What does happiness mean?
Our founding fathers made a point of saying that a basic human right was to be able to pursue happiness, but what does that look like? Is happiness getting everything you want? Having a job that you are excited to wake up to every single day? Having a family that you never fight with? Does happiness look like an episode of Leave It To Beaver?
What is happiness and how do we even pursue something that we can’t fully grasp?
Maybe happiness isn’t the destination. Maybe it’s just a guide on the map to where we really want to go. To a place of wholeness.
Join me as we walk through this world of wholeness vs. happiness and which is the right fit for you……..
What is Happiness?
The dictionary defines happiness as “feeling or showing pleasure or contentment.” Contentment. Is that really how you want to feel every second of every day? I don’t know about you, but I want more than contentment. I want the full scale of emotions. Imagine watching a movie for 2 hours where everything was content. You’d be watching grass grow. So then why do we expect our lives to always be filled with happiness and no struggle? The best stories in life don’t come from contentment they come from problems being overcome. From you getting out of your comfort zone and trying something new.
The question then doesn’t become “are you happy”, the better question, as Hugh Mackay asked, is “are you whole“?
The pursuit of happiness seems to me a really dangerous idea and has led to a contemporary disease in Western society, which is fear of sadness. It’s a really odd thing that we’re now seeing people saying “write down three things that made you happy today before you go to sleep” and “cheer up” and “happiness is our birthright” and so on. We’re kind of teaching our kids that happiness is the default position. It’s rubbish. Wholeness is what we ought to be striving for and part of that is sadness, disappointment, frustration, failure; all of those things which make us who we are. Happiness and victory and fulfillment are nice little things that also happen to us, but they don’t teach us much. Everyone says we grow through pain and then as soon as they experience pain they say, “Quick! Move on! Cheer up!” I’d like just for a year to have a moratorium on the word “happiness” and to replace it with the word “wholeness.” Ask yourself, “Is this contributing to my wholeness?” and if you’re having a bad day, it is.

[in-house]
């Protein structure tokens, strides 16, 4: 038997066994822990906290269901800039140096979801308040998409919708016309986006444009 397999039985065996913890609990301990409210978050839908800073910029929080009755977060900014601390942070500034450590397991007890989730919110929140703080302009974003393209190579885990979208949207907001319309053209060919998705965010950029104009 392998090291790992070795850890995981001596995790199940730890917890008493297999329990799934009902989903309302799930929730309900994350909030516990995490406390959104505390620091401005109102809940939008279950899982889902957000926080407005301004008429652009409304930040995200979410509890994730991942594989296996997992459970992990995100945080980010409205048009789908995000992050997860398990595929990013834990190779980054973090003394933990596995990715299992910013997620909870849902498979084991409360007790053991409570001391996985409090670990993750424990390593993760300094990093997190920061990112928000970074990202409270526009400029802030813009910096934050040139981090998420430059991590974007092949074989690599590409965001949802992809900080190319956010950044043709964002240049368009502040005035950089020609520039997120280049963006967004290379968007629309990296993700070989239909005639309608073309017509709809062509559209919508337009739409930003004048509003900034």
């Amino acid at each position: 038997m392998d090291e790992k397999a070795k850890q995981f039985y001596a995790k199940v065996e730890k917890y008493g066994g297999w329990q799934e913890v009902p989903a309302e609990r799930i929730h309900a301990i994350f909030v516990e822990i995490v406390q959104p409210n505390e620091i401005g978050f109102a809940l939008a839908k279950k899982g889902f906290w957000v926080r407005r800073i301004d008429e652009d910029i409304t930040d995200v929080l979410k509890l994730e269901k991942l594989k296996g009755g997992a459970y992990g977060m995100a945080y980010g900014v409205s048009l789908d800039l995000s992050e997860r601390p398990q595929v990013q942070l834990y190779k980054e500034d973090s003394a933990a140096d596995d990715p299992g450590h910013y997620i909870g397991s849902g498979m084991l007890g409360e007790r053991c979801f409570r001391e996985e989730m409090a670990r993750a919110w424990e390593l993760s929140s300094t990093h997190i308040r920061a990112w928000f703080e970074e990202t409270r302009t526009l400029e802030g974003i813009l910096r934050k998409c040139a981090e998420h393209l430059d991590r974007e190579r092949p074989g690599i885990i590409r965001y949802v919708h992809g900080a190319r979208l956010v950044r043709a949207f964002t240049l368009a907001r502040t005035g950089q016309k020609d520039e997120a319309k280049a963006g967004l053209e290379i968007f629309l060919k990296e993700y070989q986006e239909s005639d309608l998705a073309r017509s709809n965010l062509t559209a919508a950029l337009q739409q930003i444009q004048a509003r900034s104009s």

What is Wholeness?
Defined as “a thing that is complete in itself” is really what we’re all searching for. There are still days you’ll want to cry, or yell, or laugh. There are days that will feel like they will never end and days that will go so fast you don’t know where the time went. Wholeness is getting the complete spectrum. But even better, wholeness is being complete in yourself. It isn’t looking to the outside for joy or peace. The shopping spree or perfect family won’t make a difference. Wholeness is spent looking inside yourself and finding that you needed was with you all along. Just like Dorothy and the ruby red slippers.
How to Add Wholeness to Your life